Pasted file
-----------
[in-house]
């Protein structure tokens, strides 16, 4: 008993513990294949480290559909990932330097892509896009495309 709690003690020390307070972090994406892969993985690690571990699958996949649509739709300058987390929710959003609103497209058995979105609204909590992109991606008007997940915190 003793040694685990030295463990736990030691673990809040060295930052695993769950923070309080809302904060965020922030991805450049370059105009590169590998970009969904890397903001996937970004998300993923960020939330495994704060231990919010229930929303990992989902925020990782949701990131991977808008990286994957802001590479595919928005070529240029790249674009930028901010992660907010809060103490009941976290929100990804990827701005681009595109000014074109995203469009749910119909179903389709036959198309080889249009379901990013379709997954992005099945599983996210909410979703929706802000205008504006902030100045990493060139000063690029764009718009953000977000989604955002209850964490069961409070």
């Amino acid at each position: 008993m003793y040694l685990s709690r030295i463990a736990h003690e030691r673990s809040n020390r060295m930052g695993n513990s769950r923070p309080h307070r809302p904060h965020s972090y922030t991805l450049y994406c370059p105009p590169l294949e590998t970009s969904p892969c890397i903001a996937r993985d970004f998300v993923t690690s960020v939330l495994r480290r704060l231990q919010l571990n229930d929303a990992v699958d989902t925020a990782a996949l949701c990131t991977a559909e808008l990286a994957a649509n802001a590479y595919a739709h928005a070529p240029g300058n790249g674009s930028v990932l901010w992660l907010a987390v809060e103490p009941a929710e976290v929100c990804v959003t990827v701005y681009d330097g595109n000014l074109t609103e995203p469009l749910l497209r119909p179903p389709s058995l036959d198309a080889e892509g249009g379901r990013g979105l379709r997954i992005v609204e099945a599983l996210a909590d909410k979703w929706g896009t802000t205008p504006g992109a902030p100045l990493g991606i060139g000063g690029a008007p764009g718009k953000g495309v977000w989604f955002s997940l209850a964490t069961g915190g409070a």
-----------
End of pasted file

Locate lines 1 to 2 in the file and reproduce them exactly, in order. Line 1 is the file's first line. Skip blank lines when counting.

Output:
[in-house]
């Protein structure tokens, strides 16, 4: 008993513990294949480290559909990932330097892509896009495309 709690003690020390307070972090994406892969993985690690571990699958996949649509739709300058987390929710959003609103497209058995979105609204909590992109991606008007997940915190 003793040694685990030295463990736990030691673990809040060295930052695993769950923070309080809302904060965020922030991805450049370059105009590169590998970009969904890397903001996937970004998300993923960020939330495994704060231990919010229930929303990992989902925020990782949701990131991977808008990286994957802001590479595919928005070529240029790249674009930028901010992660907010809060103490009941976290929100990804990827701005681009595109000014074109995203469009749910119909179903389709036959198309080889249009379901990013379709997954992005099945599983996210909410979703929706802000205008504006902030100045990493060139000063690029764009718009953000977000989604955002209850964490069961409070």